The Copper Market: Demand and Economic Value
In 2014, global demand for copper was at a record high of around 27 million tonnes. This consisted up of 23 million tonnes of refined production plus 4 million tonnes of direct-melt scrap. The EU’s demand was estimated at around 4.2 million tonnes.
Used for its superior properties—such as having the best electrical and thermal conductivity of any non-precious metal—as well as its durability, copper is a key material for innovation in a number of sectors including renewable energy supplies, energy efficiency, sustainable buildings and transport systems.
This also means that while the footprint of the direct copper industry in the EU is relatively modest (with an estimated turnover of about €45 billion, and 50,000 people employed), the copper industry feeds into much larger value chains that together represent a substantial part of the EU’s industrial base.
Use of refined copper, by sector, within EU 28 (Source: IWCC / ICA, 2015)
The demand for copper has doubled in the last 25 years and is projected to go up further. A recent report from McKinsey Global Institute predicts that copper consumption will rise by 43% by 2035. This is likely to be partly driven by green technologies, such as solar and wind power and electric vehicles.
To meet future demand, we both need to continue to mine and improve recycling rates even further. Europe already leads the world in terms of recycling with nearly 50% of its copper demand through the recovery and recycling of value-chain offcuts, plus end-of-life products.
Visit the Benefits of Copper section to learn more about the benefits delivered by copper and copper alloy products across multiple end-uses.
EU Raw Materials Supply Sources
To cover Europe’s annual copper demand of around 4 million tonnes, the European copper industry gathers its material from four sources:
- Mining operations in the EU (20%)
- Domestic and industrial scrap from within the EU (43%)
- Imports of ores and concentrates (25%)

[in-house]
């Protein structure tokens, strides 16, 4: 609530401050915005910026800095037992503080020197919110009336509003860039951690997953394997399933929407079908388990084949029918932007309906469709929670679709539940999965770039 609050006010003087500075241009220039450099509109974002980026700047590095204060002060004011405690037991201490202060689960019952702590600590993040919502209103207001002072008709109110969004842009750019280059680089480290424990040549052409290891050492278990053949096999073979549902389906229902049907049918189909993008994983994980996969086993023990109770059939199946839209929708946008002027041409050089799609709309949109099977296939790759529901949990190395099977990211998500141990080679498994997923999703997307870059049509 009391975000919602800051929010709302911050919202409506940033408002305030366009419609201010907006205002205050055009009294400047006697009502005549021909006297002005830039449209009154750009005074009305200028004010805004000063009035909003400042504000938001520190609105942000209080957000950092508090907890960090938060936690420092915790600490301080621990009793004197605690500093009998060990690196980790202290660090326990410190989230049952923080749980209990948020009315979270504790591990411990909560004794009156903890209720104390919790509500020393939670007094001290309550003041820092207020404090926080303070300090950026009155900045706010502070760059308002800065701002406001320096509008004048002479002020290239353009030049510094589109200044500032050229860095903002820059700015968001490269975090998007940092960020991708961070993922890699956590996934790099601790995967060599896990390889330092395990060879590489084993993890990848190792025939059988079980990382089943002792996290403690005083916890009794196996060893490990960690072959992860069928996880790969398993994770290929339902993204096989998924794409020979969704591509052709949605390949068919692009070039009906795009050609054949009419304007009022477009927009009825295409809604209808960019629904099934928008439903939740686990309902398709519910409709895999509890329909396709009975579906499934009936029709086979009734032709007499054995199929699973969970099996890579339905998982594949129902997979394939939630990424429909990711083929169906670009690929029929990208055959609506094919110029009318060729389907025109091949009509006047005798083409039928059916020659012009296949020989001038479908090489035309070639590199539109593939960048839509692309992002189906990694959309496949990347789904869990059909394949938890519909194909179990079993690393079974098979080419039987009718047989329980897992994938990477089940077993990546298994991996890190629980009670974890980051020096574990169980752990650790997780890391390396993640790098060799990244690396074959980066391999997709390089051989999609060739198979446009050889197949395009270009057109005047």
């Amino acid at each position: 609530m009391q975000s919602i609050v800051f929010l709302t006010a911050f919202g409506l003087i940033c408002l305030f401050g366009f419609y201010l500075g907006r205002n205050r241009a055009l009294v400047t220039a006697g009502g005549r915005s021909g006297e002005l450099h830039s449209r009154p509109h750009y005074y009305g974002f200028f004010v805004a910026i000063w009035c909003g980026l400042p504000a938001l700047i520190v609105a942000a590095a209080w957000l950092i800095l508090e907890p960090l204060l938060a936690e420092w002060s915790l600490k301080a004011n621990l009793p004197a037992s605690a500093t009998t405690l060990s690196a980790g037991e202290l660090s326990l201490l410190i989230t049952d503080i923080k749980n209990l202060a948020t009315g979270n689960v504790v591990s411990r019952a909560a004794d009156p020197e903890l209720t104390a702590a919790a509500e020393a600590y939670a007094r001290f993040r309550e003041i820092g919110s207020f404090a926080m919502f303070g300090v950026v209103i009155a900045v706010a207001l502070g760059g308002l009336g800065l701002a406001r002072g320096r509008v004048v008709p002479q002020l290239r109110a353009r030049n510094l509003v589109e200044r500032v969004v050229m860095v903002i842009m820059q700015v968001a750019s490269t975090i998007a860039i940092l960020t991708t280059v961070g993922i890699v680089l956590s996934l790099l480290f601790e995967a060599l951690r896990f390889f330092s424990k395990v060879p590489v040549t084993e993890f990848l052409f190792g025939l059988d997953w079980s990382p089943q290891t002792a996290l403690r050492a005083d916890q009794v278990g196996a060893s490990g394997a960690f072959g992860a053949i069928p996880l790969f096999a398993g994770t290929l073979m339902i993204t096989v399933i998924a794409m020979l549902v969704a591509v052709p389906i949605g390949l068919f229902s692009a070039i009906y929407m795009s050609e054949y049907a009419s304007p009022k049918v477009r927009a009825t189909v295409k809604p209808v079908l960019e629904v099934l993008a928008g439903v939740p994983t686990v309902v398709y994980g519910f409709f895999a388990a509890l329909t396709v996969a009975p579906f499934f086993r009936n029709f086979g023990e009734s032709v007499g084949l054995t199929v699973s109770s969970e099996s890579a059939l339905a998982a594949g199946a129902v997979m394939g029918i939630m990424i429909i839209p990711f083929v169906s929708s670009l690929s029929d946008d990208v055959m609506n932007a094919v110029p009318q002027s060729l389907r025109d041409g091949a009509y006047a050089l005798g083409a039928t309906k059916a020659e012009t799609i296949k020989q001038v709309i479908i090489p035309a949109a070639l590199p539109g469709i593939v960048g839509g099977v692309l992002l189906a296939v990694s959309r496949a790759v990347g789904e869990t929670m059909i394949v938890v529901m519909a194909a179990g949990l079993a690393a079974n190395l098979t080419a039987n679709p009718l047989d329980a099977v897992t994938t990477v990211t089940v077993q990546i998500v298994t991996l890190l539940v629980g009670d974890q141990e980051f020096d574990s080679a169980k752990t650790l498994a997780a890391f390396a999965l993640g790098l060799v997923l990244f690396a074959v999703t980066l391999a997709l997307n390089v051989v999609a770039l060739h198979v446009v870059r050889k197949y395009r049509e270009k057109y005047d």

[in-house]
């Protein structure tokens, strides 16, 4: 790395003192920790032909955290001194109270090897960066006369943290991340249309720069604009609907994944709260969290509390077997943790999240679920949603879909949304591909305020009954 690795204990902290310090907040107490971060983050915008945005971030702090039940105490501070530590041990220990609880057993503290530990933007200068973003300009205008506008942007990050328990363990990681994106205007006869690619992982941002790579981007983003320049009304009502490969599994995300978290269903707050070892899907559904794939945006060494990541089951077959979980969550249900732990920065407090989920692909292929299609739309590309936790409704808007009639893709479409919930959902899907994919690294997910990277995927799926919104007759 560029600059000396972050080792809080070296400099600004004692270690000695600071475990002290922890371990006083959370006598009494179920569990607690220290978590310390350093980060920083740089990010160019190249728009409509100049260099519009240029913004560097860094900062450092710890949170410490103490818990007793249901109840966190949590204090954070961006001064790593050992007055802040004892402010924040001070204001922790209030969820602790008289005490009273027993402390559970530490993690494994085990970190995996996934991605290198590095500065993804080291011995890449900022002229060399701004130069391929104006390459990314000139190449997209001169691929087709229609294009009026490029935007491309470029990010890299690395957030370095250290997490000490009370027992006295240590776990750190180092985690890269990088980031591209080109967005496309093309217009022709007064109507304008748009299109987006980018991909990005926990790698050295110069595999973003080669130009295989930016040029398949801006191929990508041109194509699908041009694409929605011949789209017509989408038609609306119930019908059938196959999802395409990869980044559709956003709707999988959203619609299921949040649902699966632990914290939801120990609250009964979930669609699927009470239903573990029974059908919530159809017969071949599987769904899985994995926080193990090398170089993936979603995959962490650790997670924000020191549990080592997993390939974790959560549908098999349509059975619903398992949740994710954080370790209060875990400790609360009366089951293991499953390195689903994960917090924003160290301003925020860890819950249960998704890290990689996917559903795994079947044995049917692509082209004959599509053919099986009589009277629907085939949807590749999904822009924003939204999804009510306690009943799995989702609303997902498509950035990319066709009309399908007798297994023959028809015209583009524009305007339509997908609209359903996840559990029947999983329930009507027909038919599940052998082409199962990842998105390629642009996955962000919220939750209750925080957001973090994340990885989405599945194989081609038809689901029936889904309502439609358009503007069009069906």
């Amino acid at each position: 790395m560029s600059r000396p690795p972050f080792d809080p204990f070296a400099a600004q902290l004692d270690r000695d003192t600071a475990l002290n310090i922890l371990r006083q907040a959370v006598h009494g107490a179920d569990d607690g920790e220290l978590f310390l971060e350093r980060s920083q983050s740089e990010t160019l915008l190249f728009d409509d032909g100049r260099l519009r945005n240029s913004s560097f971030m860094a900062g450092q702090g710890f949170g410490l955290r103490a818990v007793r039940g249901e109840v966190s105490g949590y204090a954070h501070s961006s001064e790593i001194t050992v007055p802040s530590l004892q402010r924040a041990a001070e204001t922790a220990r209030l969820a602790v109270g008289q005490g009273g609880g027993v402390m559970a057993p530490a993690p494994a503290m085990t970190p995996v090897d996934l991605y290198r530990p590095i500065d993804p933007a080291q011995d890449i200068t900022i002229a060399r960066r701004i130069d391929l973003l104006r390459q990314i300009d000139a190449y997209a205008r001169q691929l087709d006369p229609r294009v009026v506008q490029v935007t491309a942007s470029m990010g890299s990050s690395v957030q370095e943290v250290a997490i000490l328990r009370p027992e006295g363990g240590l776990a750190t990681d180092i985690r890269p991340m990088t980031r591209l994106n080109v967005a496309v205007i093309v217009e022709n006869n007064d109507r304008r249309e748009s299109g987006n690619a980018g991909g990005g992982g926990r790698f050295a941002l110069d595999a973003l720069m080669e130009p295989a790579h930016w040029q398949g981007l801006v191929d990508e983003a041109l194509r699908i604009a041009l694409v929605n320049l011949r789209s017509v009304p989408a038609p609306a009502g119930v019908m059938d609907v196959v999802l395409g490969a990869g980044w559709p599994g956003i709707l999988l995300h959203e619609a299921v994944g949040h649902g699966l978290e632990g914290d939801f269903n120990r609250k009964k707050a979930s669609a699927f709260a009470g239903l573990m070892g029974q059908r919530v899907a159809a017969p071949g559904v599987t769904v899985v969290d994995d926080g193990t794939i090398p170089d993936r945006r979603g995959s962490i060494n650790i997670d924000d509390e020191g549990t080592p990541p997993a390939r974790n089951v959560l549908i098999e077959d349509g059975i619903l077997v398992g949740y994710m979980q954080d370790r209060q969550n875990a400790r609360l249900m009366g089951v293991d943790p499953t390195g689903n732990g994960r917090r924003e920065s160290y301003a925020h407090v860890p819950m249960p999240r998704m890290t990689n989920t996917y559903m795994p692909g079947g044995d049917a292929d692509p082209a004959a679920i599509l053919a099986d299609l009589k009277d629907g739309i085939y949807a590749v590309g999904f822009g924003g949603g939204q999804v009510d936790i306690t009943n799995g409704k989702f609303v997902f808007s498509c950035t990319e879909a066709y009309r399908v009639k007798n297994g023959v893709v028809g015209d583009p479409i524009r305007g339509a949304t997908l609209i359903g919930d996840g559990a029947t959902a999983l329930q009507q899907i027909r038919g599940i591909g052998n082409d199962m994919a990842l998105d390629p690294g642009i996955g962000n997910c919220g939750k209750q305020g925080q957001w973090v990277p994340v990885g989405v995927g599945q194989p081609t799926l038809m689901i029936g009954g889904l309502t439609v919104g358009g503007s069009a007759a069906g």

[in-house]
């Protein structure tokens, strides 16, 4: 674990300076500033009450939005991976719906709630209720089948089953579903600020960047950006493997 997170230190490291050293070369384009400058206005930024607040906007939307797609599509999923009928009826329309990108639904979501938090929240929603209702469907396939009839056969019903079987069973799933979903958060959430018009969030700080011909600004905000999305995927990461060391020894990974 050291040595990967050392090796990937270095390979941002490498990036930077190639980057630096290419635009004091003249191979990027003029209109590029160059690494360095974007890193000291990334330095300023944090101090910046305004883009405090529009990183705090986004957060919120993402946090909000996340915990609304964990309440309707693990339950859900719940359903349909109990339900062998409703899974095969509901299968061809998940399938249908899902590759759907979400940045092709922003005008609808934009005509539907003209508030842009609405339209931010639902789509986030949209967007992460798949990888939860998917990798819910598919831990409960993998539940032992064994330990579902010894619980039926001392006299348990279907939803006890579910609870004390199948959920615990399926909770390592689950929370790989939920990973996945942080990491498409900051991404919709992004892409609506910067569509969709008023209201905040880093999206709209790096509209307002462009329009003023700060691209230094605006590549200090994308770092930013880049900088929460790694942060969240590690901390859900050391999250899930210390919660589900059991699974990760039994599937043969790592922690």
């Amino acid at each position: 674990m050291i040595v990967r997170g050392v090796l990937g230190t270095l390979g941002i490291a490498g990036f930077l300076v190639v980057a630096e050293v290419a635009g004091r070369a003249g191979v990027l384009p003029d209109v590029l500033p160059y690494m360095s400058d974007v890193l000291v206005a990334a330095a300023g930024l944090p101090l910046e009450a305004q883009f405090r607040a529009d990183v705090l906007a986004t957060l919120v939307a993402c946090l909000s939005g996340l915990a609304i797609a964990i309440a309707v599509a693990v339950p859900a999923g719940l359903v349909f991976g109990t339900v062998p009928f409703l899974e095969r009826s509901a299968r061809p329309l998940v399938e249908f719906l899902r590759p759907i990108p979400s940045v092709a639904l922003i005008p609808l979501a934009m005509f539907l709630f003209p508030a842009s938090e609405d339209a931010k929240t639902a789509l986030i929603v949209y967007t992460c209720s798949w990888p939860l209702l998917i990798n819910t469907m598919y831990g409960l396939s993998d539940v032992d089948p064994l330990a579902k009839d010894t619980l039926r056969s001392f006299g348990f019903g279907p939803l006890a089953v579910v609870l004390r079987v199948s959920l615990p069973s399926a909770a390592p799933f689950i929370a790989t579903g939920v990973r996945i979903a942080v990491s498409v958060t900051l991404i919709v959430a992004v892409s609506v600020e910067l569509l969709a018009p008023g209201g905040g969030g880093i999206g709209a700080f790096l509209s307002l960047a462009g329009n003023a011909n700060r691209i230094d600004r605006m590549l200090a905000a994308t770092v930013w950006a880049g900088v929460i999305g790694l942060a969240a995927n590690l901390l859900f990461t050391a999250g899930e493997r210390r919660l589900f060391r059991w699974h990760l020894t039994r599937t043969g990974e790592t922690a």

- Metal nets imports from other regions (12%)
Copper mining production in the EU represents around 4.6% of total global production.
In 2014, copper mine production in the EU was 847,000 tonnes and took place in countries including Poland, Finland, Sweden and Spain. On a global scale, Chile was the largest mining country, with a 32% share, followed by China (8%), Peru (8%), USA (7%) and Australia (6%).
China was the world’s largest producer of refined copper, with 27% of the world output, followed by Chile (16%), Japan (7%) and the USA and Russia (5% each).
Copper mining also provides many valuable by-products that can be used in advanced material applications. For example, it is responsible for the production of almost 500,000 tonnes of cobalt, molybdenum, rhenium, selenium, tellurium and rare earth elements, in addition to volumes of silver, tungsten, gold, lead and zinc.
Find out more about the structure of Europe’s copper industry, from miners and producers to semi-fabricators.
The International Copper Association conducts a wide range of copper-related market intelligence studies and is a leading authority on copper end use and the fundamentals of long-term copper demand. This page offers a selection of resources focusing on copper-end-use markets, including studies and presentations, fact sheets and related press releases.